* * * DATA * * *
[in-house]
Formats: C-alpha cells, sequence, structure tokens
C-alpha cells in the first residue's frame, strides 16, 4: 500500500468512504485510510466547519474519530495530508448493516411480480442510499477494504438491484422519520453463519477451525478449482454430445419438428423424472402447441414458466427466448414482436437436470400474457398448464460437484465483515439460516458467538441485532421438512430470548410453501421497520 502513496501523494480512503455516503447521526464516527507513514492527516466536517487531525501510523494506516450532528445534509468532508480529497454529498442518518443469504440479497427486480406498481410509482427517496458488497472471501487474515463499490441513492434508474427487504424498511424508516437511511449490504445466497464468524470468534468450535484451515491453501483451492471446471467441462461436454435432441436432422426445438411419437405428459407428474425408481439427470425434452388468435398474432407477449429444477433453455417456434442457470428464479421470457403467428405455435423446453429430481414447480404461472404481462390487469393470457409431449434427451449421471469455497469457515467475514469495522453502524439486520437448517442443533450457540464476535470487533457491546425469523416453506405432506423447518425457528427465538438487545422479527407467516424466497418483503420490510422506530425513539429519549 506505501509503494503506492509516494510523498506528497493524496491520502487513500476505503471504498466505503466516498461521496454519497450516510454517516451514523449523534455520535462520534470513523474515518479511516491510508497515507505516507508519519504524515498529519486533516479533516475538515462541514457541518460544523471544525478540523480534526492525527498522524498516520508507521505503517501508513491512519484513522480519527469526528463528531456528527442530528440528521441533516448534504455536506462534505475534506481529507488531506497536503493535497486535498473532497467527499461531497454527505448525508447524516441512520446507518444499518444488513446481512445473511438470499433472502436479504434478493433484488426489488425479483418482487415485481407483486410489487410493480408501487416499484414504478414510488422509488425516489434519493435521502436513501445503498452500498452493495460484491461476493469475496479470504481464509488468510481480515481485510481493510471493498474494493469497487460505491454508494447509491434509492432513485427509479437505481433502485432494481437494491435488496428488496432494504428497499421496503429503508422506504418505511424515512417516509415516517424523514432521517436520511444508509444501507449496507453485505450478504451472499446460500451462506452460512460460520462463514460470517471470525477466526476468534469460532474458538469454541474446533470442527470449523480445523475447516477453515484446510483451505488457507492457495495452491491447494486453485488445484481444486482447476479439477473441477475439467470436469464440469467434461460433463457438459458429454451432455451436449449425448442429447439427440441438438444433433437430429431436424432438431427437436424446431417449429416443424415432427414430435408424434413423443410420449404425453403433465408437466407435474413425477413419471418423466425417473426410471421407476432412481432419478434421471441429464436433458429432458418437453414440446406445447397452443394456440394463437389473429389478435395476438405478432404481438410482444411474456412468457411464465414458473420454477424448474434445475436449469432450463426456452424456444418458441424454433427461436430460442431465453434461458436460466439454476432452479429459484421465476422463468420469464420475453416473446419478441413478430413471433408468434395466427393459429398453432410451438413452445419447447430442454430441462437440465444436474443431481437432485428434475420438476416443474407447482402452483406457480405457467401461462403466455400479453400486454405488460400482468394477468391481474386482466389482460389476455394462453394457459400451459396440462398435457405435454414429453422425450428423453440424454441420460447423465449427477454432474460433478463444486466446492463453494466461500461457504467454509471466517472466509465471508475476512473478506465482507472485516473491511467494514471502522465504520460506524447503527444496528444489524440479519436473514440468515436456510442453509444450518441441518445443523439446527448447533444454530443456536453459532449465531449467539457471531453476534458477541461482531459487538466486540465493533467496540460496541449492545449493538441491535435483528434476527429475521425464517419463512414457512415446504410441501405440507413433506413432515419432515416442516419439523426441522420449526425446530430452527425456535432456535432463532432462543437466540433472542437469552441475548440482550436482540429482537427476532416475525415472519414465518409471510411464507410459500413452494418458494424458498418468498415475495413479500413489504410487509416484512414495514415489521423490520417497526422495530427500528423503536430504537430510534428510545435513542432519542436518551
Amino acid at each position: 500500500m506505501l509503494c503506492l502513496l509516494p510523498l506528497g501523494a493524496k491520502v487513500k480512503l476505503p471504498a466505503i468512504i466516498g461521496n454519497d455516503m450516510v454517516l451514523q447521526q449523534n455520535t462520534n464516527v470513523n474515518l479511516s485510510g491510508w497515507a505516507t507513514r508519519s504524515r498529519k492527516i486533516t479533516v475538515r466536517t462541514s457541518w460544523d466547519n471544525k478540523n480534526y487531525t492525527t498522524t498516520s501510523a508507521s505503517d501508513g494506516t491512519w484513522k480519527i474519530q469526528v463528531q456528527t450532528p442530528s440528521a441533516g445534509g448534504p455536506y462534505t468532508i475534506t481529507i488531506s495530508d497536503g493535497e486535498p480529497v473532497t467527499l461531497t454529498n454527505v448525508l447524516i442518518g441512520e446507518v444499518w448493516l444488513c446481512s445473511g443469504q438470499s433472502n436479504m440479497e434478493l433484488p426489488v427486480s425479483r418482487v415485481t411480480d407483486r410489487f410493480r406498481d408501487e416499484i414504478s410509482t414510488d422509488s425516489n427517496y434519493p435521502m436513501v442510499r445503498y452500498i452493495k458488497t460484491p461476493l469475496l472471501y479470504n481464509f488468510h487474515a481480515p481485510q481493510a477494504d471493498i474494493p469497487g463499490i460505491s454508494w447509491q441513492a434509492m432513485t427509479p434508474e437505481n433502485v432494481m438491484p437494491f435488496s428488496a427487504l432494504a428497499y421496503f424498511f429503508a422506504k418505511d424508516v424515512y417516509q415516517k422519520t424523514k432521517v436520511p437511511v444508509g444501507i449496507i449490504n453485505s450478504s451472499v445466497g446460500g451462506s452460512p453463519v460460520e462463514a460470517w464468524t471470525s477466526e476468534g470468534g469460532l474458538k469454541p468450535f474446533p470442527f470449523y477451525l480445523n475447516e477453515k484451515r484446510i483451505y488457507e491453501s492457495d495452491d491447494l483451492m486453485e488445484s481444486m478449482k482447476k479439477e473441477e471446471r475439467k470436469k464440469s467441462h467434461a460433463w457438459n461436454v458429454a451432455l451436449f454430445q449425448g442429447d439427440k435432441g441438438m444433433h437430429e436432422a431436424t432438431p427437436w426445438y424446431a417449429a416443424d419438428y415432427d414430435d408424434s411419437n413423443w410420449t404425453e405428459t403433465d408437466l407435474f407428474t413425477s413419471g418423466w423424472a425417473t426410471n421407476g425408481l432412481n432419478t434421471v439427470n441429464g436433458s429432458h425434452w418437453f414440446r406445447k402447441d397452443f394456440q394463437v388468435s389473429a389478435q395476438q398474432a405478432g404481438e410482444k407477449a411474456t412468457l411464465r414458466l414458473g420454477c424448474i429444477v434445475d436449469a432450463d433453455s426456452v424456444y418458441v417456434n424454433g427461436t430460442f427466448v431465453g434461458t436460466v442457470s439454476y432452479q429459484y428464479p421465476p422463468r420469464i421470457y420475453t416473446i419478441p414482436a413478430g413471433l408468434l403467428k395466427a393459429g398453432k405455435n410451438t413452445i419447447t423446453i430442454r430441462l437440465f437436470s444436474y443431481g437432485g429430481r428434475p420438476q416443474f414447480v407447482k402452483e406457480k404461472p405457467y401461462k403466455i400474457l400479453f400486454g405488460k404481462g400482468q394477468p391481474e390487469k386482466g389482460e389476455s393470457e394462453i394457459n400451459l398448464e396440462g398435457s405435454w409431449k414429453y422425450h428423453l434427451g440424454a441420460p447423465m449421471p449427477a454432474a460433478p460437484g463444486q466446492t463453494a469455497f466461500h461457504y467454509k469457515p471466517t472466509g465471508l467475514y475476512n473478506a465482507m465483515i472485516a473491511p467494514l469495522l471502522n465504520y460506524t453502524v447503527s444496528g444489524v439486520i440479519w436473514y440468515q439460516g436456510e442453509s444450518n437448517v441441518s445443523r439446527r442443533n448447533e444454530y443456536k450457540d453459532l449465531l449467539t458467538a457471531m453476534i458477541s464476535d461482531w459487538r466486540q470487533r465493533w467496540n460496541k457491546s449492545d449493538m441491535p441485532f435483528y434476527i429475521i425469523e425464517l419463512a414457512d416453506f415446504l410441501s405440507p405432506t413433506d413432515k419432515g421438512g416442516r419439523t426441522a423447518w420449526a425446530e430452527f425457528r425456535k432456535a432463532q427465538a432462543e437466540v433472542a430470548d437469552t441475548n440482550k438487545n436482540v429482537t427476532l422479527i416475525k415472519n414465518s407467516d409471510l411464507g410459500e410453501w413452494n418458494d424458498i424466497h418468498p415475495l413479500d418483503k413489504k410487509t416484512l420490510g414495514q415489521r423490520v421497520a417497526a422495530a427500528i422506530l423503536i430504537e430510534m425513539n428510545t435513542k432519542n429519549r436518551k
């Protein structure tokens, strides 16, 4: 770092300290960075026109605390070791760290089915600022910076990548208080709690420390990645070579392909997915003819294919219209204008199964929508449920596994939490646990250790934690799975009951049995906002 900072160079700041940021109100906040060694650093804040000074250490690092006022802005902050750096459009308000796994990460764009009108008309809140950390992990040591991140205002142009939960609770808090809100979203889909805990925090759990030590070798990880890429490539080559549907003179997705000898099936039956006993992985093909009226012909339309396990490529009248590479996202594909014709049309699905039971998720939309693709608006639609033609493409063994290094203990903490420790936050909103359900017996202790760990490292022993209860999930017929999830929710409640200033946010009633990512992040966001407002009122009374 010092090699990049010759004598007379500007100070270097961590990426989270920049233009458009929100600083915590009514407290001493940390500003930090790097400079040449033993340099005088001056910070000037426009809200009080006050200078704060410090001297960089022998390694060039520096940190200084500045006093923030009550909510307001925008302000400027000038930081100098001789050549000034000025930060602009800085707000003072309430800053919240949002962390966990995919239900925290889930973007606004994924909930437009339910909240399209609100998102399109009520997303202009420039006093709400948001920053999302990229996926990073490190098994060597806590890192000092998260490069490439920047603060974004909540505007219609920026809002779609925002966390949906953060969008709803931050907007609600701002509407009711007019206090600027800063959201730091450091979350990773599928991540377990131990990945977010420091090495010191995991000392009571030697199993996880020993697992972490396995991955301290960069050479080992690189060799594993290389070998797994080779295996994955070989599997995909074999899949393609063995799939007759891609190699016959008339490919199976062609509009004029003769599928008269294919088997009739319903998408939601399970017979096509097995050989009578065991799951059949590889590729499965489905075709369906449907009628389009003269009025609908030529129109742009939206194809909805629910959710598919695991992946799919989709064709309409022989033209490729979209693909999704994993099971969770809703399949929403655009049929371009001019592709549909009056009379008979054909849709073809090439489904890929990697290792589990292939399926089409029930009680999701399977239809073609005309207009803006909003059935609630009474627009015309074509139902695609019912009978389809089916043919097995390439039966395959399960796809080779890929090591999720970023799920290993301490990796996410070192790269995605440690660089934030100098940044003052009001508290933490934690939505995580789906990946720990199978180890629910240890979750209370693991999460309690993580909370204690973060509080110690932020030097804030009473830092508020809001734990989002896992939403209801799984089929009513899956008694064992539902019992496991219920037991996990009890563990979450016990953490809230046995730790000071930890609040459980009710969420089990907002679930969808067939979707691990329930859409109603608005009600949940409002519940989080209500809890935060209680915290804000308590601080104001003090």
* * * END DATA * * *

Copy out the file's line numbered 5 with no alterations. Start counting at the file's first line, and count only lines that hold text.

């Protein structure tokens, strides 16, 4: 770092300290960075026109605390070791760290089915600022910076990548208080709690420390990645070579392909997915003819294919219209204008199964929508449920596994939490646990250790934690799975009951049995906002 900072160079700041940021109100906040060694650093804040000074250490690092006022802005902050750096459009308000796994990460764009009108008309809140950390992990040591991140205002142009939960609770808090809100979203889909805990925090759990030590070798990880890429490539080559549907003179997705000898099936039956006993992985093909009226012909339309396990490529009248590479996202594909014709049309699905039971998720939309693709608006639609033609493409063994290094203990903490420790936050909103359900017996202790760990490292022993209860999930017929999830929710409640200033946010009633990512992040966001407002009122009374 010092090699990049010759004598007379500007100070270097961590990426989270920049233009458009929100600083915590009514407290001493940390500003930090790097400079040449033993340099005088001056910070000037426009809200009080006050200078704060410090001297960089022998390694060039520096940190200084500045006093923030009550909510307001925008302000400027000038930081100098001789050549000034000025930060602009800085707000003072309430800053919240949002962390966990995919239900925290889930973007606004994924909930437009339910909240399209609100998102399109009520997303202009420039006093709400948001920053999302990229996926990073490190098994060597806590890192000092998260490069490439920047603060974004909540505007219609920026809002779609925002966390949906953060969008709803931050907007609600701002509407009711007019206090600027800063959201730091450091979350990773599928991540377990131990990945977010420091090495010191995991000392009571030697199993996880020993697992972490396995991955301290960069050479080992690189060799594993290389070998797994080779295996994955070989599997995909074999899949393609063995799939007759891609190699016959008339490919199976062609509009004029003769599928008269294919088997009739319903998408939601399970017979096509097995050989009578065991799951059949590889590729499965489905075709369906449907009628389009003269009025609908030529129109742009939206194809909805629910959710598919695991992946799919989709064709309409022989033209490729979209693909999704994993099971969770809703399949929403655009049929371009001019592709549909009056009379008979054909849709073809090439489904890929990697290792589990292939399926089409029930009680999701399977239809073609005309207009803006909003059935609630009474627009015309074509139902695609019912009978389809089916043919097995390439039966395959399960796809080779890929090591999720970023799920290993301490990796996410070192790269995605440690660089934030100098940044003052009001508290933490934690939505995580789906990946720990199978180890629910240890979750209370693991999460309690993580909370204690973060509080110690932020030097804030009473830092508020809001734990989002896992939403209801799984089929009513899956008694064992539902019992496991219920037991996990009890563990979450016990953490809230046995730790000071930890609040459980009710969420089990907002679930969808067939979707691990329930859409109603608005009600949940409002519940989080209500809890935060209680915290804000308590601080104001003090």